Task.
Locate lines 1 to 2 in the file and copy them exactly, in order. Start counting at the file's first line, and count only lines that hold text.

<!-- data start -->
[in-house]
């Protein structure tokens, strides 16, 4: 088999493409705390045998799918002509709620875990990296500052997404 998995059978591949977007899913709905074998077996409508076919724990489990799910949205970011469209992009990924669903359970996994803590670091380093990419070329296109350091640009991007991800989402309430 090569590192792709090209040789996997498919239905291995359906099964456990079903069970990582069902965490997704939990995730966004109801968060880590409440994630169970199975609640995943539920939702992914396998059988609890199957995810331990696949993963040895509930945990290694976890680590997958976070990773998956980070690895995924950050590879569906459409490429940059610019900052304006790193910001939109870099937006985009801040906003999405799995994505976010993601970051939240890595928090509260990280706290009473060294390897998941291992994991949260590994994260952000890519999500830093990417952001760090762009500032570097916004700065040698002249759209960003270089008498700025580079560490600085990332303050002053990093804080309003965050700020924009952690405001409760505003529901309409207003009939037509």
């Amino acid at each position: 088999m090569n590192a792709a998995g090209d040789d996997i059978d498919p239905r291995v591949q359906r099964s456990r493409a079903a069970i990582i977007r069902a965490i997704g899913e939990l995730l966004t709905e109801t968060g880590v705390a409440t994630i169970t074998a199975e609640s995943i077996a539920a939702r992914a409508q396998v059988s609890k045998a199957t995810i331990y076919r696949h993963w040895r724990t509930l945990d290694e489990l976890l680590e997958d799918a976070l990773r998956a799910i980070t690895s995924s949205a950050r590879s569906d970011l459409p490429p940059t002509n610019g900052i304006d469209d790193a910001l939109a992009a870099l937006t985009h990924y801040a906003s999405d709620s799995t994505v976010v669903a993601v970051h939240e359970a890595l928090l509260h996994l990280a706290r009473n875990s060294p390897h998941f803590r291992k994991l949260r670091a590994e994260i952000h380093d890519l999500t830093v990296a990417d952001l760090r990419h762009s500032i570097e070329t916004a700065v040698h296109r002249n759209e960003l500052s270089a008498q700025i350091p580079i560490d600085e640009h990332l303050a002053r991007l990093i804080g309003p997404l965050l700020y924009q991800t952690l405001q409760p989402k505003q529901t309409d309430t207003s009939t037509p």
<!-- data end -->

[in-house]
């Protein structure tokens, strides 16, 4: 088999493409705390045998799918002509709620875990990296500052997404 998995059978591949977007899913709905074998077996409508076919724990489990799910949205970011469209992009990924669903359970996994803590670091380093990419070329296109350091640009991007991800989402309430 090569590192792709090209040789996997498919239905291995359906099964456990079903069970990582069902965490997704939990995730966004109801968060880590409440994630169970199975609640995943539920939702992914396998059988609890199957995810331990696949993963040895509930945990290694976890680590997958976070990773998956980070690895995924950050590879569906459409490429940059610019900052304006790193910001939109870099937006985009801040906003999405799995994505976010993601970051939240890595928090509260990280706290009473060294390897998941291992994991949260590994994260952000890519999500830093990417952001760090762009500032570097916004700065040698002249759209960003270089008498700025580079560490600085990332303050002053990093804080309003965050700020924009952690405001409760505003529901309409207003009939037509």